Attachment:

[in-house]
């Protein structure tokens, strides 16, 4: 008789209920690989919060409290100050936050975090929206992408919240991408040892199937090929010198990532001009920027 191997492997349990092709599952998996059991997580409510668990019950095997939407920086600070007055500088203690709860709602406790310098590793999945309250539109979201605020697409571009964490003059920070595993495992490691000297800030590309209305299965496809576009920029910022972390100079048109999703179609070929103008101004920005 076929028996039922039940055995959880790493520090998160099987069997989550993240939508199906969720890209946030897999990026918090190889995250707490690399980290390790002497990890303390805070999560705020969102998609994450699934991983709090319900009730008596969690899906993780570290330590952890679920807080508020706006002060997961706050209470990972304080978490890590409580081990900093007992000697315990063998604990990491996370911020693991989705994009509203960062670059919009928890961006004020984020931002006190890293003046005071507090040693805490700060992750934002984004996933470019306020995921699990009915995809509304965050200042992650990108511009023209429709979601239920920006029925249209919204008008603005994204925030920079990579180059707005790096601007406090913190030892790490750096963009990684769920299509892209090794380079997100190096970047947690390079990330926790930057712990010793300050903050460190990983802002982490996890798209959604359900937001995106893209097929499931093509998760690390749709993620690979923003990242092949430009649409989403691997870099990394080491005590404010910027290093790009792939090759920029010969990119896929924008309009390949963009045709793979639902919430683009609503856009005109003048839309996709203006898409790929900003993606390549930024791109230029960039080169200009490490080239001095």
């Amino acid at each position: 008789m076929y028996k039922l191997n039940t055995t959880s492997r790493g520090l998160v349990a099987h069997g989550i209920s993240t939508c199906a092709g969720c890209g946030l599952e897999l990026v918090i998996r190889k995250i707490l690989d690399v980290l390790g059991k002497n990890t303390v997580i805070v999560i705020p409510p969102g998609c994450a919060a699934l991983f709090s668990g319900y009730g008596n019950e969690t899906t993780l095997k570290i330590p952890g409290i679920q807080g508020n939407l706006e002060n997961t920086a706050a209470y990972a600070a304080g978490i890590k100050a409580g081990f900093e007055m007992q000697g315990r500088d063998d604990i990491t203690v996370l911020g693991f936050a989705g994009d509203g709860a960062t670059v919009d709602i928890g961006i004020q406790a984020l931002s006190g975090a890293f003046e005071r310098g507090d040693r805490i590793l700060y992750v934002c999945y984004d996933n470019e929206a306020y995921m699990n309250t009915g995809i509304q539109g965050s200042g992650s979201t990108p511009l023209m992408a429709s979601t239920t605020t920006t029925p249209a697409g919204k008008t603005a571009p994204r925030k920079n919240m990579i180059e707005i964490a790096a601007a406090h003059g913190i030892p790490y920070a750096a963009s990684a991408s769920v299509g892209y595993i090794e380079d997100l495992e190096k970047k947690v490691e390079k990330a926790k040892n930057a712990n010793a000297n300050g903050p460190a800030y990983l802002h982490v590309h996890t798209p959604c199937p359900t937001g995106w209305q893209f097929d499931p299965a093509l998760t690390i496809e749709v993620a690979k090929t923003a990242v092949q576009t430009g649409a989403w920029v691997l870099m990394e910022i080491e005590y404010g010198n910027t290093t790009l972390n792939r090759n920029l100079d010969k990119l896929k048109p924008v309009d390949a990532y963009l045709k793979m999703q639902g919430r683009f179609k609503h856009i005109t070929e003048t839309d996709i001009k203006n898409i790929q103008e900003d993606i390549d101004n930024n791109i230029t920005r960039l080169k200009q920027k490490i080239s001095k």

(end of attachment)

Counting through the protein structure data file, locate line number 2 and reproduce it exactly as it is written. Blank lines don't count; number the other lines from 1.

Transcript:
């Protein structure tokens, strides 16, 4: 008789209920690989919060409290100050936050975090929206992408919240991408040892199937090929010198990532001009920027 191997492997349990092709599952998996059991997580409510668990019950095997939407920086600070007055500088203690709860709602406790310098590793999945309250539109979201605020697409571009964490003059920070595993495992490691000297800030590309209305299965496809576009920029910022972390100079048109999703179609070929103008101004920005 076929028996039922039940055995959880790493520090998160099987069997989550993240939508199906969720890209946030897999990026918090190889995250707490690399980290390790002497990890303390805070999560705020969102998609994450699934991983709090319900009730008596969690899906993780570290330590952890679920807080508020706006002060997961706050209470990972304080978490890590409580081990900093007992000697315990063998604990990491996370911020693991989705994009509203960062670059919009928890961006004020984020931002006190890293003046005071507090040693805490700060992750934002984004996933470019306020995921699990009915995809509304965050200042992650990108511009023209429709979601239920920006029925249209919204008008603005994204925030920079990579180059707005790096601007406090913190030892790490750096963009990684769920299509892209090794380079997100190096970047947690390079990330926790930057712990010793300050903050460190990983802002982490996890798209959604359900937001995106893209097929499931093509998760690390749709993620690979923003990242092949430009649409989403691997870099990394080491005590404010910027290093790009792939090759920029010969990119896929924008309009390949963009045709793979639902919430683009609503856009005109003048839309996709203006898409790929900003993606390549930024791109230029960039080169200009490490080239001095």